This article was posted on Monday, Jul 01, 2013

Now that the Board of Supervisors has passed the city’s first mandatory soft-story retrofit ordinance, there appears to be much confusion as to how it will be implemented and what the role and responsibilities are of those property owners who are affected.

Example of a classic soft-story apartment building.

In this article, we provide a brief outline of the steps involved:

1. Sometime between late September 2013 and January 2014 the Department of Building Inspection (DBI) will send out notices and a screening form to all properties requiring initial screening: wood-framed buildings built before 1978 containing five or more residential units and two or more stories over a weak or “soft” ground floor. This simple screening form can be completed by any California-licensed architect or engineer, and is not intended to be a detailed analysis of the structural system. Rather, it’s verification that the subject building is in or out of the scope of the ordinance. If it’s within the scope of the law, the building is placed into one of four compliance tiers (Table 1).

The property owner then has one year to complete the screening form and return it to DBI for review. If the property has already undergone a soft-story retrofit under the city’s

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earlier voluntary retrofit program (S.F. Administrative Bulletin AB-094), the owner needn’t have an architect or engineer complete the form, but only needs to provide the application number, and as long as the work has already been inspected and signed off by DBI, can opt out of the mandatory program.

2. There is an optional evaluation form for properties that have done other retrofitting work not covered under the earlier voluntary program or which meet the performance standards set by the mandatory ordinance.

This form provides another avenue for property owners to opt out of the program, but requires a more detailed review by an engineer (of the owner’s choosing). After the engineer’s review, the form is submitted to DBI
for verification and a determination.

3. If the subject property requires a retrofit based on the screening form or by DBI determination, it is placed into one of four compliance tiers (Table 1).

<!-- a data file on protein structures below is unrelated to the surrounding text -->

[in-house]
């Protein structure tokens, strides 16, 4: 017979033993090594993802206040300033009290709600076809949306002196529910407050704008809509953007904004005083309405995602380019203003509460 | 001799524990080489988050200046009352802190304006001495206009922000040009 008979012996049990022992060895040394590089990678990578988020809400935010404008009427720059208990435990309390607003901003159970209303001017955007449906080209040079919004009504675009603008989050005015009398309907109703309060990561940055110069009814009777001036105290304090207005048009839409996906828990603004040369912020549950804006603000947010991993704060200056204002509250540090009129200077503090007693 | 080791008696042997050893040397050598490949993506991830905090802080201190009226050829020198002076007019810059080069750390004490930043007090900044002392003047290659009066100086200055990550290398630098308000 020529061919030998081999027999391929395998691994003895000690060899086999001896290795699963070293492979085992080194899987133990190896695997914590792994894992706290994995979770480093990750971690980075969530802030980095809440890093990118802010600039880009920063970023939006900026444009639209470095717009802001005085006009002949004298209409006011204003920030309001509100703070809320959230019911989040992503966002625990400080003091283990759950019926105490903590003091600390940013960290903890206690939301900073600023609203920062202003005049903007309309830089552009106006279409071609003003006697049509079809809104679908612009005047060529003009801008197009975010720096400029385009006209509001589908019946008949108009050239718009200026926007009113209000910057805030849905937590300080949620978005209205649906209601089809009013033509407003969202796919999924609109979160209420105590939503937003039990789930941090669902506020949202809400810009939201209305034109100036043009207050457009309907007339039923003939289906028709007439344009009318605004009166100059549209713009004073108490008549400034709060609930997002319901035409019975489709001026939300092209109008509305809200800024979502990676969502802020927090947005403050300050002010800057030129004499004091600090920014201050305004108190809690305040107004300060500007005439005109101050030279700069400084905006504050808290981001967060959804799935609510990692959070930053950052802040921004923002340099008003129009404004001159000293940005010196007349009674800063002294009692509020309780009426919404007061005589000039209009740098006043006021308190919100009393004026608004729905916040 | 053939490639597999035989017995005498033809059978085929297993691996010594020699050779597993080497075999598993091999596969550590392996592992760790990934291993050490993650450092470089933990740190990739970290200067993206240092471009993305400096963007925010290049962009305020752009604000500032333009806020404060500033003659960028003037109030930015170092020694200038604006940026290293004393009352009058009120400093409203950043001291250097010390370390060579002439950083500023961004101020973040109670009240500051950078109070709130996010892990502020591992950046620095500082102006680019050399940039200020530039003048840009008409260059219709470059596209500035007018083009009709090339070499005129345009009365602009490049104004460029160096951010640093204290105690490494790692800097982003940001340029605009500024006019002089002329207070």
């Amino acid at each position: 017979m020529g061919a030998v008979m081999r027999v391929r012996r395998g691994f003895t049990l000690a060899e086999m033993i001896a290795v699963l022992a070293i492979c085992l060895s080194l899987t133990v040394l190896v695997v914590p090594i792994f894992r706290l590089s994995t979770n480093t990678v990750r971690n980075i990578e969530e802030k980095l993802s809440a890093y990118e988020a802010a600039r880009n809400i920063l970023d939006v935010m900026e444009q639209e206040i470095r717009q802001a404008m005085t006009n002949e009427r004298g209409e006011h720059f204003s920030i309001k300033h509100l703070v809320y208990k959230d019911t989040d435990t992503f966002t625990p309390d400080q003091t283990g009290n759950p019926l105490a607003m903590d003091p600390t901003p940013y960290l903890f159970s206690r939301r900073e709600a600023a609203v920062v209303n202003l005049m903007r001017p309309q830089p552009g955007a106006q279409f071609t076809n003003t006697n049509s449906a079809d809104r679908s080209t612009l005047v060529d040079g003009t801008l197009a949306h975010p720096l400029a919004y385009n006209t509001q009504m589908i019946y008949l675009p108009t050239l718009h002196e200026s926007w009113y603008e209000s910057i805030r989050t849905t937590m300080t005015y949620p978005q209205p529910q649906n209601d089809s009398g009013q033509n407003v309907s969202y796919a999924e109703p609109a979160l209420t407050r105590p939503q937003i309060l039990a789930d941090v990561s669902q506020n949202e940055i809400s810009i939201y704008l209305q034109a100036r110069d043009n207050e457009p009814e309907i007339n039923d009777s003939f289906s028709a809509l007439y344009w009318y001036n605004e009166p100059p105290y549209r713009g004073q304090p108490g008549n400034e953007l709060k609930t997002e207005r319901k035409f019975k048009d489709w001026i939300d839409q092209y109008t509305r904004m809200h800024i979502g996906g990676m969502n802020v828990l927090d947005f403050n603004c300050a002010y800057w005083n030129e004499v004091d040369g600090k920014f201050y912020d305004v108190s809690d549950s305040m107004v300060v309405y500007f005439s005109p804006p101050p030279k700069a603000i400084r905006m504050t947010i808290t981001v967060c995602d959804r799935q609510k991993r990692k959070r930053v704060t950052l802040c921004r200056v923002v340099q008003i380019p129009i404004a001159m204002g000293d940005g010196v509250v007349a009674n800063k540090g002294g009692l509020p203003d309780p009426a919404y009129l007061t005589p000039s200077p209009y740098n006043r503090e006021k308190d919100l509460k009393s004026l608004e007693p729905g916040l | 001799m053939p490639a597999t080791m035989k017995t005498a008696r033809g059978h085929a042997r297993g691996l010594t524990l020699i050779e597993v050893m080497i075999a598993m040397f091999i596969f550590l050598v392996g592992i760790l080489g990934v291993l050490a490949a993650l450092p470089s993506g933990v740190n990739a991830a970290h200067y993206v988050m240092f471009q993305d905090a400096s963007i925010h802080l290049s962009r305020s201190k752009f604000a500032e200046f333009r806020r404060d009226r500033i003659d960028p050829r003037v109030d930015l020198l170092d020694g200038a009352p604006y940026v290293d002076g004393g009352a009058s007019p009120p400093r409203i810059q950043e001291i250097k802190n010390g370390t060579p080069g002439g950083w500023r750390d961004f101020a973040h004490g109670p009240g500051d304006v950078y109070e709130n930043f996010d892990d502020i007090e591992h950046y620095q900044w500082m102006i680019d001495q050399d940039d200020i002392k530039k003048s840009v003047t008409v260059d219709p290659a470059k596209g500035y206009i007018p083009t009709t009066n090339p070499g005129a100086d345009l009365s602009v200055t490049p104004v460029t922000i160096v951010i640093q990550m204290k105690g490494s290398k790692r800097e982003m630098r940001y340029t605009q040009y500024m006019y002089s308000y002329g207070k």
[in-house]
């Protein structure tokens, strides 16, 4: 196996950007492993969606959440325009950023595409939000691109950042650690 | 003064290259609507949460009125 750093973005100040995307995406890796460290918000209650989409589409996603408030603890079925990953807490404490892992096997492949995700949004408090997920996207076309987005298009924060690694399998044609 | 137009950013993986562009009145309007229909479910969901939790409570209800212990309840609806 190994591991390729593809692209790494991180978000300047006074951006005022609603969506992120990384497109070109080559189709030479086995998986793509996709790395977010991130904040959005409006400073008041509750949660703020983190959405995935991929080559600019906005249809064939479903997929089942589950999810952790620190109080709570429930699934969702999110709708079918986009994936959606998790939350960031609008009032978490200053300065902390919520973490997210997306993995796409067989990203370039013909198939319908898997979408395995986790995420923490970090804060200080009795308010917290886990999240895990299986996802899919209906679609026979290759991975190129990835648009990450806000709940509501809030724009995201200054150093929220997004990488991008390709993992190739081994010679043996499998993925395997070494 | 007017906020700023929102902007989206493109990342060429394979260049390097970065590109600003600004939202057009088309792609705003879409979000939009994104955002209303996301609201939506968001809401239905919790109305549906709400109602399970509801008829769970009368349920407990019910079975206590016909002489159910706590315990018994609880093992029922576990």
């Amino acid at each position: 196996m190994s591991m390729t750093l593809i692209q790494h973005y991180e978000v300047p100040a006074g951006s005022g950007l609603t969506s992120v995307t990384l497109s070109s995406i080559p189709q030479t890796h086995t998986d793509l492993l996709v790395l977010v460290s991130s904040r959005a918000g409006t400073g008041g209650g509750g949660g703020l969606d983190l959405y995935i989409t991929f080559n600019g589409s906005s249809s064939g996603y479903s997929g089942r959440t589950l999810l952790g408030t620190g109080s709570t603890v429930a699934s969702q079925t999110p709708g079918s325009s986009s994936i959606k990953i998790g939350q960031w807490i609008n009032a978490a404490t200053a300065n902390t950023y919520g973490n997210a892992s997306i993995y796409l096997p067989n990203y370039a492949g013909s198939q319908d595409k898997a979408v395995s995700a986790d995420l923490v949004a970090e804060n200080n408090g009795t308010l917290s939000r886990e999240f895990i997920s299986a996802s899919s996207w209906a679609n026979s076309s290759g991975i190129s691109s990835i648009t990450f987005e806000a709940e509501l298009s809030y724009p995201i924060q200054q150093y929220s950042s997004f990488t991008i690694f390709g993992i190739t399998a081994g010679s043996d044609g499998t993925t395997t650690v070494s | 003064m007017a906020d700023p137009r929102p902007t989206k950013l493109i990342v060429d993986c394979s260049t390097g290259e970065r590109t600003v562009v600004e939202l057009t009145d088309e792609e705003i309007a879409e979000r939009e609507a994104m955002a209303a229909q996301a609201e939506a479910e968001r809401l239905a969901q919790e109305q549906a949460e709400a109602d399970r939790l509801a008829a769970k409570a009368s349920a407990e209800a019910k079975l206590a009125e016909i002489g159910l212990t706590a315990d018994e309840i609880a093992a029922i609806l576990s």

Table 1.  Compliance Tiers

Tier 1 Buildings   used for educational, assembly, or residential care facility purposes
Tier II Buildings   with 15 or more units
Tier III Buildings   that do not fall within the definition of another tier
Tier IV Buildings   with ground-floor commercial or located in a mapped liquefaction zone






4. The owner hires a licensed structural engineer to draw up retrofit plans, and presents them to DBI for review and issuance of a building permit.


5. DBI reviews the plans, and if approved, issues the permit. The retrofit work can then begin. The contractor hired to do the work is required to call in for the appropriate inspections as required by Chapter 108A of the S.F. Building Code. Once construction is complete and the permit has been approved, DBI issues a Certificate of Final Completion (CFC). The timeline for each phase of the process is outlined in Table 2.

Table 2.  Compliance Deadlines (in years) 

Compliance Tier





Submission of screening form   & optional evaluation form





Submission of permit   application with plans for seismic retrofit   work





Completion of work &   issuance of CFC






Reprinted with permission of the Small Property Owners of San Francisco Institute (SPOSFI) News.  For more information on becoming a member of SPOSFI or to send a tax-deductible donation, please visit their website at or call (415) 647-2419.



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